What is Truth?

In these last few weeks I had the opportunity to be an active participant in our justice system. I served on a federal jury for nine days. It was an experience. Most people’s reaction, when I told them I was on a jury, was “You couldn’t get out of it?” Actually, I probably could have. I also knew that, as inconvenient as it was, I was able to serve without hardship, and that I could be unbiased and judge the defendant as fairly as possible. It is truly sad that the foundation of our justice system – trial by jury – is so dreaded and many people seek only to remove themselves from the process. I have been called to serve regularly every three years. I think the longest I went without being called was five years. I did not seek to be thrown off the jury because, if I were on trail, I would want someone like me on the jury. In the end it was not a pleasant process and I endured it. I’m off the hook for the next three years.

Why was it so unpleasant? Well, for one, you are being lectured at most of the time. For the most part this only happens for 4 hours. This judge does recognize this challenge and actively seeks to give the jury many breaks to support the people in the jury from not getting too overwhelmed. Another thing is that since the lawyers are unfamiliar with the level of intelligence of the jury, they tend to repeat their points over and over and over again. It was like being back in school again. However, this topic was nothing I was really interested in. One thing that supported me in staying focused was reminding myself that the result of this process would affect someone’s life – significantly. That knowledge helped bring me back into focus when my mind drifted. The main reason this particular jury experience was so unpleasant resulted from the fact that at the end we were a hung jury on two of the three counts we were deciding upon. So after the whole process we did not succeed in our task. The judge spoke to us all afterward and was quick to reassure us all that that was indeed the process and that what happened was exactly how the system was designed. However, to many of us it still felt like a failure.

What I realized was that this process was not about truth. It was about how the law was written and about evidence. Most of the jury believed the law was poorly written. My belief was that if the law was so badly written that it did not accomplish what it was written for, hold those that write the laws accountable. If it is broken, fix it. If the government did not have enough evidence to prove the case, whether or not you believe this man did the crime of which he was accused, hold them accountable to play by the rules that they are enforcing. In the end, it was an eye opening experience. As the judge kept reminding us, this man was innocent of what he was accused. It doesn’t matter what you think he did, what other crimes he may have done, or how you felt about his lifestyle. What mattered was this: did the government present enough evidence to show beyond a reasonable doubt that he committed the crime? If you can’t convince 12 people of your case, then the answer is no. It is up to the government whether they will retry or not.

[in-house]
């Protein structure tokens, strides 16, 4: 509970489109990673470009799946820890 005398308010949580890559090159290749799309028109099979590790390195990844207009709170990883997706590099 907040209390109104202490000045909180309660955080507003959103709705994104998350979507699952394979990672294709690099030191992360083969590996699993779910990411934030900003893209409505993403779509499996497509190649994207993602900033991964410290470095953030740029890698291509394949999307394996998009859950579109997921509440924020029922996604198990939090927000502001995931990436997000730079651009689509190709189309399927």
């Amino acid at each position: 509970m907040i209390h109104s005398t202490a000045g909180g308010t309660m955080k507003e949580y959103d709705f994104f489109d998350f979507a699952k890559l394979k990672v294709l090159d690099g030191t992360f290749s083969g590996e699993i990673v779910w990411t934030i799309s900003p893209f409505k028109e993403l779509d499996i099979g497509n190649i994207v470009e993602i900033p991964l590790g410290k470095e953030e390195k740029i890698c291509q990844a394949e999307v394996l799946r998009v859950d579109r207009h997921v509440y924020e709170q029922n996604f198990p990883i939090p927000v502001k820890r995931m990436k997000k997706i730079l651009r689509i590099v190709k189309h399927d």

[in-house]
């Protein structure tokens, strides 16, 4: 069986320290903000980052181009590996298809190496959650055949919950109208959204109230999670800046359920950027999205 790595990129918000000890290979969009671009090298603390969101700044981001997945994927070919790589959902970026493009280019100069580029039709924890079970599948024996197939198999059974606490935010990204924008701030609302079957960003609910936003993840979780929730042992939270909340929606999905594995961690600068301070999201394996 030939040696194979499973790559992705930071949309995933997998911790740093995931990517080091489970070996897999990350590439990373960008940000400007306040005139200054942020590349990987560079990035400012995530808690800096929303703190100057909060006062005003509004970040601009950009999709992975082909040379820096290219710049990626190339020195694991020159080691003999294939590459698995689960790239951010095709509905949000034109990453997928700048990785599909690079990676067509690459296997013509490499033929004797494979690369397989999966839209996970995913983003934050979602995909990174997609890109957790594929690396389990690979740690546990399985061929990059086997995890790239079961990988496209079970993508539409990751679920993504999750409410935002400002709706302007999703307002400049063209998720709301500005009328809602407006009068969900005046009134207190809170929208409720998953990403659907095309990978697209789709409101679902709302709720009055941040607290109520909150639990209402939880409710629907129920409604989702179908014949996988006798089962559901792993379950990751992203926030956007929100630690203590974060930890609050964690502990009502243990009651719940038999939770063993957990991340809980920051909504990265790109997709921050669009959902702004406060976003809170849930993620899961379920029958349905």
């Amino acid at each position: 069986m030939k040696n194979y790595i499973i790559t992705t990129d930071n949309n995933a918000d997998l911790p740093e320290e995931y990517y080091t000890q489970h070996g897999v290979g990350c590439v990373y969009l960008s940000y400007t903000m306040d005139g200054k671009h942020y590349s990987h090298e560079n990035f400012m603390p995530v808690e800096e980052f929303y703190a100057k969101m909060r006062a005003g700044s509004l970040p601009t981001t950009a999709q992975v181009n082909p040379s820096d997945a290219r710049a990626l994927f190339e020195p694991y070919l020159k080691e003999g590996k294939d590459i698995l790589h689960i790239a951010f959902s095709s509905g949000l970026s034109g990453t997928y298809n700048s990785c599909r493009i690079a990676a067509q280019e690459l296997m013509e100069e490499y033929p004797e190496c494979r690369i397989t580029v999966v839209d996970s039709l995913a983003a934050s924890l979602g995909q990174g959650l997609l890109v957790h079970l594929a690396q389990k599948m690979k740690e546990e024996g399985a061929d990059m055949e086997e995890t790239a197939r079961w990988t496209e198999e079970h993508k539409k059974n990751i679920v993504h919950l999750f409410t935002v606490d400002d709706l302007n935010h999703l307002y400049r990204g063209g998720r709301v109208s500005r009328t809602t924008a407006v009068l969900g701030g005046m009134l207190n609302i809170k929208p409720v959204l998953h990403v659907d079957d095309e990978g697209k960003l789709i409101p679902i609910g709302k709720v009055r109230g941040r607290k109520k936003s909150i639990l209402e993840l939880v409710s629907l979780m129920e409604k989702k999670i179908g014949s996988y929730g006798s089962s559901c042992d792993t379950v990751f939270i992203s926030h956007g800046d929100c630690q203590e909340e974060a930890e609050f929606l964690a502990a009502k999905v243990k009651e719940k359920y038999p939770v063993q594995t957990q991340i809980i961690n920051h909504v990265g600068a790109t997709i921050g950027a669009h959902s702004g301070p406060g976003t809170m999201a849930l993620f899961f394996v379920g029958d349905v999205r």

It is not a process I wish to repeat. Yet, I know one of my strengths is being able to see many different perspectives. This is a great asset in this process. I also know that this process is the foundation of our judicial system. It is something that should be undertaken with honor and commitment. It may be annoying to you. It was to me. It may be scary to you. You never know what you are in for. It may be a royal pain in the ass. Two weeks out of your life where you have to rearrange everything around this process is a pain in the ass. Still, it has to be done. It is your duty and responsible as American citizen. If you shirk your duty, it will fall onto the shoulders of another. Someone else will have to do what you were too unwilling, scared, or uncommitted to do. I will try to remember this the next time, probably in three years time when I am again summoned for jury duty. I hope that you will do the same.


In love and light




  1. I like your perspective a lot, Celina, and agree that I would want a juror like you if I were in that position to be on trial. That said, I confess that I have just asked my doctor for a note to get out of jury duty. Pretty soon I won’t have to because I will have reached that “Golden age” but for now, it’s very difficult for me to sit in one place for long periods of time due to health issues. When I wanted very much to be called to jury duty, I never was. Now I seem to get called about once a year.

    • Thanks. I hope I’m never on your jury. 🙂

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